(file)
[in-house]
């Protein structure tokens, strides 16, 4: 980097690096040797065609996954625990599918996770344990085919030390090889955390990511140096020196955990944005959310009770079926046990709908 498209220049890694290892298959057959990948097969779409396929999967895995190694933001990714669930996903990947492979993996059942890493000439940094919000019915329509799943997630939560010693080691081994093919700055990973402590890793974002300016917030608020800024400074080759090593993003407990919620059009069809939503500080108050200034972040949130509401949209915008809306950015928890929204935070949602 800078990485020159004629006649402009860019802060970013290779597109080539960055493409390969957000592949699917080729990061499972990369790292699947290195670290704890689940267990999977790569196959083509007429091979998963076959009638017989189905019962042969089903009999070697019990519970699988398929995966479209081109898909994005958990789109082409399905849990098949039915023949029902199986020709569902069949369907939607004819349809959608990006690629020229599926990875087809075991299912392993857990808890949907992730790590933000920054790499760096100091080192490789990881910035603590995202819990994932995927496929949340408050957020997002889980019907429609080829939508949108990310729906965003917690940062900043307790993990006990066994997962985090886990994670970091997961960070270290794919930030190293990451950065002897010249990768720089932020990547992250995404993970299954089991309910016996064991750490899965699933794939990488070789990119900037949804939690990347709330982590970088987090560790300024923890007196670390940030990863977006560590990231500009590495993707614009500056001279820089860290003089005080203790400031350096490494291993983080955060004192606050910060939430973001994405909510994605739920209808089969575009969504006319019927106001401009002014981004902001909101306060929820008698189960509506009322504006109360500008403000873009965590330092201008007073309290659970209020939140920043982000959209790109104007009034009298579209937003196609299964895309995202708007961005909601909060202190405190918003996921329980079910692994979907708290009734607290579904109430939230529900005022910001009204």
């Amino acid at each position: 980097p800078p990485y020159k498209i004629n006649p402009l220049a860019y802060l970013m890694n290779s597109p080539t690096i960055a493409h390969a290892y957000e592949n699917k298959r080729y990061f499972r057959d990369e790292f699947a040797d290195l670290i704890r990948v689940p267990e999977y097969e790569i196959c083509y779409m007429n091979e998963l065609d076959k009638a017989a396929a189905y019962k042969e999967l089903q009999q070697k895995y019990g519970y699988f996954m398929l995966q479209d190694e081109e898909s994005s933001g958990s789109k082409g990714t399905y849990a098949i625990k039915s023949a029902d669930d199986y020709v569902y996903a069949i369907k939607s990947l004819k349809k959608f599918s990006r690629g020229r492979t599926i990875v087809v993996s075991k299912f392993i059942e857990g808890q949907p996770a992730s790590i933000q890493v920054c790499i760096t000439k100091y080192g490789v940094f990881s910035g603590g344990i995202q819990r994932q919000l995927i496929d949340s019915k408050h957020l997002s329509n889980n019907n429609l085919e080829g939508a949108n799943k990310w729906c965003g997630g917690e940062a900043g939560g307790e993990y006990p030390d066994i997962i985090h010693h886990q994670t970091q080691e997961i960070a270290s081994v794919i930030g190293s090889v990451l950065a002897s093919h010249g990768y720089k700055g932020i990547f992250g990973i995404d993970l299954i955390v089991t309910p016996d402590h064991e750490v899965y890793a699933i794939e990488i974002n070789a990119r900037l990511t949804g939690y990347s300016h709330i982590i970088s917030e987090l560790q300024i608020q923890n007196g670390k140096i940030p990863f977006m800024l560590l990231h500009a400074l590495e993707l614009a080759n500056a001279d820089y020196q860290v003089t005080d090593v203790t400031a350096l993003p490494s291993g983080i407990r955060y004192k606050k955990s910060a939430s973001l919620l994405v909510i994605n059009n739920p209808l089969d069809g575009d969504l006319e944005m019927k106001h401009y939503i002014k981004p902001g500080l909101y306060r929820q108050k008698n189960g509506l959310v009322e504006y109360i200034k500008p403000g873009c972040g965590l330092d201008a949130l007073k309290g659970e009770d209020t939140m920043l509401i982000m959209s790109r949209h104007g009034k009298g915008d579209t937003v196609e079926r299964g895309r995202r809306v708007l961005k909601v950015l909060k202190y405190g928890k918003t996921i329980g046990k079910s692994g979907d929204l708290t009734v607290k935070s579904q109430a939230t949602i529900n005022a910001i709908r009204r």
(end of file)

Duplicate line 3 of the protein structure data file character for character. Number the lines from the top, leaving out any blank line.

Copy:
């Amino acid at each position: 980097p800078p990485y020159k498209i004629n006649p402009l220049a860019y802060l970013m890694n290779s597109p080539t690096i960055a493409h390969a290892y957000e592949n699917k298959r080729y990061f499972r057959d990369e790292f699947a040797d290195l670290i704890r990948v689940p267990e999977y097969e790569i196959c083509y779409m007429n091979e998963l065609d076959k009638a017989a396929a189905y019962k042969e999967l089903q009999q070697k895995y019990g519970y699988f996954m398929l995966q479209d190694e081109e898909s994005s933001g958990s789109k082409g990714t399905y849990a098949i625990k039915s023949a029902d669930d199986y020709v569902y996903a069949i369907k939607s990947l004819k349809k959608f599918s990006r690629g020229r492979t599926i990875v087809v993996s075991k299912f392993i059942e857990g808890q949907p996770a992730s790590i933000q890493v920054c790499i760096t000439k100091y080192g490789v940094f990881s910035g603590g344990i995202q819990r994932q919000l995927i496929d949340s019915k408050h957020l997002s329509n889980n019907n429609l085919e080829g939508a949108n799943k990310w729906c965003g997630g917690e940062a900043g939560g307790e993990y006990p030390d066994i997962i985090h010693h886990q994670t970091q080691e997961i960070a270290s081994v794919i930030g190293s090889v990451l950065a002897s093919h010249g990768y720089k700055g932020i990547f992250g990973i995404d993970l299954i955390v089991t309910p016996d402590h064991e750490v899965y890793a699933i794939e990488i974002n070789a990119r900037l990511t949804g939690y990347s300016h709330i982590i970088s917030e987090l560790q300024i608020q923890n007196g670390k140096i940030p990863f977006m800024l560590l990231h500009a400074l590495e993707l614009a080759n500056a001279d820089y020196q860290v003089t005080d090593v203790t400031a350096l993003p490494s291993g983080i407990r955060y004192k606050k955990s910060a939430s973001l919620l994405v909510i994605n059009n739920p209808l089969d069809g575009d969504l006319e944005m019927k106001h401009y939503i002014k981004p902001g500080l909101y306060r929820q108050k008698n189960g509506l959310v009322e504006y109360i200034k500008p403000g873009c972040g965590l330092d201008a949130l007073k309290g659970e009770d209020t939140m920043l509401i982000m959209s790109r949209h104007g009034k009298g915008d579209t937003v196609e079926r299964g895309r995202r809306v708007l961005k909601v950015l909060k202190y405190g928890k918003t996921i329980g046990k079910s692994g979907d929204l708290t009734v607290k935070s579904q109430a939230t949602i529900n005022a910001i709908r009204r």